From the Chair, Summer 2018

Hello, Oral History Section Members,

The oral history artifact is a fascinating piece of documentary evidence. This year, through my position as chair of the Oral History Section, and through work projects and readings, I came to a deeper understanding of the art and practice of oral history methodologies. 

I reviewed Oral History Theory (2nd Edition) by Lynn Abrams in the Society of Georgia Archivists’ journal, Provenance. In her book, Abrams posits that the oral history is a communication method that is adaptable to individual, environmental, and situational circumstances. Among other things, this flexibility makes the oral history uniquely poised as an authentic record of the narrator’s experience and an implicitly subjective reflection (therefore circumspect in scientific based disciplines) of the described event. 

The documenter’s (interviewer’s) interaction with the creator (interviewee) is another way that the oral history is unique among other records in our archival repositories. Again, this offers both opportunities and challenges when the oral history interview is referenced for academic or scientific purposes. And we haven’t even touched on formats, third party privacy, or access issues. If oral history had a social media account its relationship status would certainly read “It’s Complicated.”   

As we ready for our annual SAA meeting in Washington, D.C., I want to share with you some of the accomplishments that the Oral History Section Officers and Steering Committee members have made since we last gathered as a group. The Steering Committee held quarterly meetings to discuss projects and progress. 

We worked with past leadership of the OHS to close out remaining tasks of the SAA Oral History Project, launched as a way to celebrate the 75th anniversary of SAA. This gave the Steering Committee a platform from which to consider the next iteration of the project. I and the Vice-Chair Adam Mosseri worked on a proposal to SAA Council to fund a continuous oral history project to interview the immediate past president. The proposal has been conditionally approved pending additional details from the Steering Committee. The group also monitored the changes in the application of the IRB rules to oral histories. We will continue to assess our best methods of communication for the group. That includes the potential abolishment of the section’s newsletter in favor of more frequent updates through the discussion list and microsite.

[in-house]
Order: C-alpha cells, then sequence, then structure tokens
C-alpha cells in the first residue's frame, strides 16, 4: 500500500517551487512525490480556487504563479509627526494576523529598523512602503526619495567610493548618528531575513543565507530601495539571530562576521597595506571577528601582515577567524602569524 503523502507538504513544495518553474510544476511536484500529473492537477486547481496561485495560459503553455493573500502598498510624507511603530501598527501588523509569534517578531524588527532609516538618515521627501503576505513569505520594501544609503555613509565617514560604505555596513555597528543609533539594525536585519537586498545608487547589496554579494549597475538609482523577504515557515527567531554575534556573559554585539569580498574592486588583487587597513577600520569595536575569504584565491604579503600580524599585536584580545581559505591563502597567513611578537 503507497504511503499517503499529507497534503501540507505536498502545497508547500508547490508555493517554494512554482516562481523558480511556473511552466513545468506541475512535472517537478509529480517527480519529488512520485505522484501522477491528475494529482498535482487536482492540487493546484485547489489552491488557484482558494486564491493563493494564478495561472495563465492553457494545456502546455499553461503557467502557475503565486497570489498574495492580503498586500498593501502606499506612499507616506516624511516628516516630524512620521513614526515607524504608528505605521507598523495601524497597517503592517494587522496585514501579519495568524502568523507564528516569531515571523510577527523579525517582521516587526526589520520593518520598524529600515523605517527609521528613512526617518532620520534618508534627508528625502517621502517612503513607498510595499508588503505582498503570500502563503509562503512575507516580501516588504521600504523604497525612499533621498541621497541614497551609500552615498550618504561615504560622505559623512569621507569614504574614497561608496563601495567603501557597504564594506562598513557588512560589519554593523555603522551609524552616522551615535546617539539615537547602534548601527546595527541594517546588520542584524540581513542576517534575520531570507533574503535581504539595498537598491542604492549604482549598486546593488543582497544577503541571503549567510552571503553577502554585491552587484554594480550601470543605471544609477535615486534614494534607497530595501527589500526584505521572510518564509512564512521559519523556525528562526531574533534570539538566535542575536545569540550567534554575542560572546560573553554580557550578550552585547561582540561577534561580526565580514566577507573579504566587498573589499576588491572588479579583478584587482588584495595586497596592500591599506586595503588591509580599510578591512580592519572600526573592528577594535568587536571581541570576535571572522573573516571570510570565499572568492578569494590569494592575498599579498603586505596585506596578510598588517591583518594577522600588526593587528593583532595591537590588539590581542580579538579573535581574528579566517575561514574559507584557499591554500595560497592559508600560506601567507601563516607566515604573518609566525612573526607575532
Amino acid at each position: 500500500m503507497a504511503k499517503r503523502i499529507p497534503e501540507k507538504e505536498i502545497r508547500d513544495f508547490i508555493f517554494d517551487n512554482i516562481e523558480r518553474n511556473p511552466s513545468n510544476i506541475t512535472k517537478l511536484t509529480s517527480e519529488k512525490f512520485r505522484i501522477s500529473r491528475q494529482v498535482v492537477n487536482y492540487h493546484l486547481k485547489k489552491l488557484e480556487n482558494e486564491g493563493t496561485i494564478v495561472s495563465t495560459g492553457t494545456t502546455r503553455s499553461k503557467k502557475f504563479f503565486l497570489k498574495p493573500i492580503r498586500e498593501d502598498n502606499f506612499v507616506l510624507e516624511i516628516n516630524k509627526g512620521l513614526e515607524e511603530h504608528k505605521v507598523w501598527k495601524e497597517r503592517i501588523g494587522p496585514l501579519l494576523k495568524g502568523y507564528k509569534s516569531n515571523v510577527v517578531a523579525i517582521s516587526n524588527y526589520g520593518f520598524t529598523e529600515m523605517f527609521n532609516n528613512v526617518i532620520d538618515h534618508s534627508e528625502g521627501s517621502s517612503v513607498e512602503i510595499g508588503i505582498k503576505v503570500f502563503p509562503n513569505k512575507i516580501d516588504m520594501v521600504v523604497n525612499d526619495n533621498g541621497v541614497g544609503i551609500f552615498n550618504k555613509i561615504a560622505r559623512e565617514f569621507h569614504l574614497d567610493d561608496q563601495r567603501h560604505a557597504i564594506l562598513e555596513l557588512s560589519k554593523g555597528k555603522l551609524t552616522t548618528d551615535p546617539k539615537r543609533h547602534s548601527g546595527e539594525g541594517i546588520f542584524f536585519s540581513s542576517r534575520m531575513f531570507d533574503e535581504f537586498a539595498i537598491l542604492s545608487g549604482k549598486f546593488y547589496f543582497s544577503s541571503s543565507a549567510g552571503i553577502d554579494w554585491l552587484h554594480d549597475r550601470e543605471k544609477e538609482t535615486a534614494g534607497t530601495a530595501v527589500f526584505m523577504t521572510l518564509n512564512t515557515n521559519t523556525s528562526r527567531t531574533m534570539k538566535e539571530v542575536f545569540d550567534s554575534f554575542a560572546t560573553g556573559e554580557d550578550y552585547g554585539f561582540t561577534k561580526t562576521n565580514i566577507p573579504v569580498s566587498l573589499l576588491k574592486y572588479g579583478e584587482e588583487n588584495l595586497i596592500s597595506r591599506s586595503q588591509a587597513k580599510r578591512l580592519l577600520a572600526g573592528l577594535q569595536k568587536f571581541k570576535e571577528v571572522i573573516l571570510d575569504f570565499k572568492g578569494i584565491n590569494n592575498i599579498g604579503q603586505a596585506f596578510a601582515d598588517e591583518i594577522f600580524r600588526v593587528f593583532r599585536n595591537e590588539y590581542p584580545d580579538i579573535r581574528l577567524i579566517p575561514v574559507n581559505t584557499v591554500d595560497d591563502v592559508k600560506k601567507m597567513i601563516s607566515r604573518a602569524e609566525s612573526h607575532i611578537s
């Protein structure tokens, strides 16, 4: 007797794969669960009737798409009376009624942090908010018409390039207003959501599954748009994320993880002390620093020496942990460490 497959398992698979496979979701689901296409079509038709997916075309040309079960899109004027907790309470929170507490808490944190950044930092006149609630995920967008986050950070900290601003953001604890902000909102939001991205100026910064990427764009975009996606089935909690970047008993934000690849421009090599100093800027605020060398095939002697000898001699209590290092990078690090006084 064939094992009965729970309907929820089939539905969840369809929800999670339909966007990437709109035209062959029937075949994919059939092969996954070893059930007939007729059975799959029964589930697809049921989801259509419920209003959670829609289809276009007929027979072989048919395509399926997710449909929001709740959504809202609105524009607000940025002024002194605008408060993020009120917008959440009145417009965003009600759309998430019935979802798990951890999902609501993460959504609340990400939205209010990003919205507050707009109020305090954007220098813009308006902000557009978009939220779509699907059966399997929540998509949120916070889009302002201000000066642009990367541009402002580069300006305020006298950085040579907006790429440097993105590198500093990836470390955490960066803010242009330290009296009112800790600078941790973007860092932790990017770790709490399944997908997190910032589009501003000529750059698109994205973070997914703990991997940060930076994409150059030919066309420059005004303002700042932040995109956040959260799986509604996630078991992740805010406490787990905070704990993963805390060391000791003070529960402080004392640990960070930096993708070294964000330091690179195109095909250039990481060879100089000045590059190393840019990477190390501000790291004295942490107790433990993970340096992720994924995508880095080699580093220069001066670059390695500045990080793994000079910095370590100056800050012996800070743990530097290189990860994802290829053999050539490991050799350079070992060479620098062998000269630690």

Our topic for the program portion of this year’s meeting looks at the intersection of art, artifacts, and oral histories. This is a topic that I became familiar with as I embarked on a collaborative project at my home institution. I had the fortune to work with a high-energy team of colleagues from the Georgia Tech Library and Georgia Tech’s Institute for People and Technology on the Everyday Georgia Project. Through the coupling of photographs and narratives, the project shares stories of everyday Georgians, their challenges, and the impact of Georgia Tech research in addressing those challenges.